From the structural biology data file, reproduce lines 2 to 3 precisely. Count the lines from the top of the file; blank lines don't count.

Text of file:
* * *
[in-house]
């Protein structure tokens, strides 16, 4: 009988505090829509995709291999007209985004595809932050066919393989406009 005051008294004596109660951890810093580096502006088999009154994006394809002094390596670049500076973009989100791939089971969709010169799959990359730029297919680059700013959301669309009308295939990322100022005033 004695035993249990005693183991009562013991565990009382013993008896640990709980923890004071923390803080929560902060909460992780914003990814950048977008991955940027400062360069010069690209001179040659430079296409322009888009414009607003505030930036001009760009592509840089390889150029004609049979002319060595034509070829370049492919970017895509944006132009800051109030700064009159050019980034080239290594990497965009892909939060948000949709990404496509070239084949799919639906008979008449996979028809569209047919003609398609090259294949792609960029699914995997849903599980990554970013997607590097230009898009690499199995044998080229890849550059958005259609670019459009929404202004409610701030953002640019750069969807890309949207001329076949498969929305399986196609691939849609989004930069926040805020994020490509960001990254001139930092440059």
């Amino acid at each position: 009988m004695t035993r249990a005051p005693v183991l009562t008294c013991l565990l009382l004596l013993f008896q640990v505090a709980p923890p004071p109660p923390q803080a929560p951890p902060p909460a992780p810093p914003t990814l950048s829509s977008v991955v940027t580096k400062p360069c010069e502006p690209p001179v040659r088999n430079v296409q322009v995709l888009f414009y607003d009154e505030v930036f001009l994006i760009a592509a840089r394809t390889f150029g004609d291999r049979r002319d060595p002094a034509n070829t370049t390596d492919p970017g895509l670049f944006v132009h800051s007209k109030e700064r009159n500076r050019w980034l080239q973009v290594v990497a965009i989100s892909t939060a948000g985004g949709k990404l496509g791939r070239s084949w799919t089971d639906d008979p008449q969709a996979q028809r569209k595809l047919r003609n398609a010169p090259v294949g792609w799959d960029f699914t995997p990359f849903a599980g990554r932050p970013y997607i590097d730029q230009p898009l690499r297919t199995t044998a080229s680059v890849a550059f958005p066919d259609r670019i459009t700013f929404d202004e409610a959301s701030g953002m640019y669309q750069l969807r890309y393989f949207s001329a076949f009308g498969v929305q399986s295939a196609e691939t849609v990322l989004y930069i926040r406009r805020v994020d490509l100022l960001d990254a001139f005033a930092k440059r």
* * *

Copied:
């Protein structure tokens, strides 16, 4: 009988505090829509995709291999007209985004595809932050066919393989406009 005051008294004596109660951890810093580096502006088999009154994006394809002094390596670049500076973009989100791939089971969709010169799959990359730029297919680059700013959301669309009308295939990322100022005033 004695035993249990005693183991009562013991565990009382013993008896640990709980923890004071923390803080929560902060909460992780914003990814950048977008991955940027400062360069010069690209001179040659430079296409322009888009414009607003505030930036001009760009592509840089390889150029004609049979002319060595034509070829370049492919970017895509944006132009800051109030700064009159050019980034080239290594990497965009892909939060948000949709990404496509070239084949799919639906008979008449996979028809569209047919003609398609090259294949792609960029699914995997849903599980990554970013997607590097230009898009690499199995044998080229890849550059958005259609670019459009929404202004409610701030953002640019750069969807890309949207001329076949498969929305399986196609691939849609989004930069926040805020994020490509960001990254001139930092440059």
């Amino acid at each position: 009988m004695t035993r249990a005051p005693v183991l009562t008294c013991l565990l009382l004596l013993f008896q640990v505090a709980p923890p004071p109660p923390q803080a929560p951890p902060p909460a992780p810093p914003t990814l950048s829509s977008v991955v940027t580096k400062p360069c010069e502006p690209p001179v040659r088999n430079v296409q322009v995709l888009f414009y607003d009154e505030v930036f001009l994006i760009a592509a840089r394809t390889f150029g004609d291999r049979r002319d060595p002094a034509n070829t370049t390596d492919p970017g895509l670049f944006v132009h800051s007209k109030e700064r009159n500076r050019w980034l080239q973009v290594v990497a965009i989100s892909t939060a948000g985004g949709k990404l496509g791939r070239s084949w799919t089971d639906d008979p008449q969709a996979q028809r569209k595809l047919r003609n398609a010169p090259v294949g792609w799959d960029f699914t995997p990359f849903a599980g990554r932050p970013y997607i590097d730029q230009p898009l690499r297919t199995t044998a080229s680059v890849a550059f958005p066919d259609r670019i459009t700013f929404d202004e409610a959301s701030g953002m640019y669309q750069l969807r890309y393989f949207s001329a076949f009308g498969v929305q399986s295939a196609e691939t849609v990322l989004y930069i926040r406009r805020v994020d490509l100022l960001d990254a001139f005033a930092k440059r």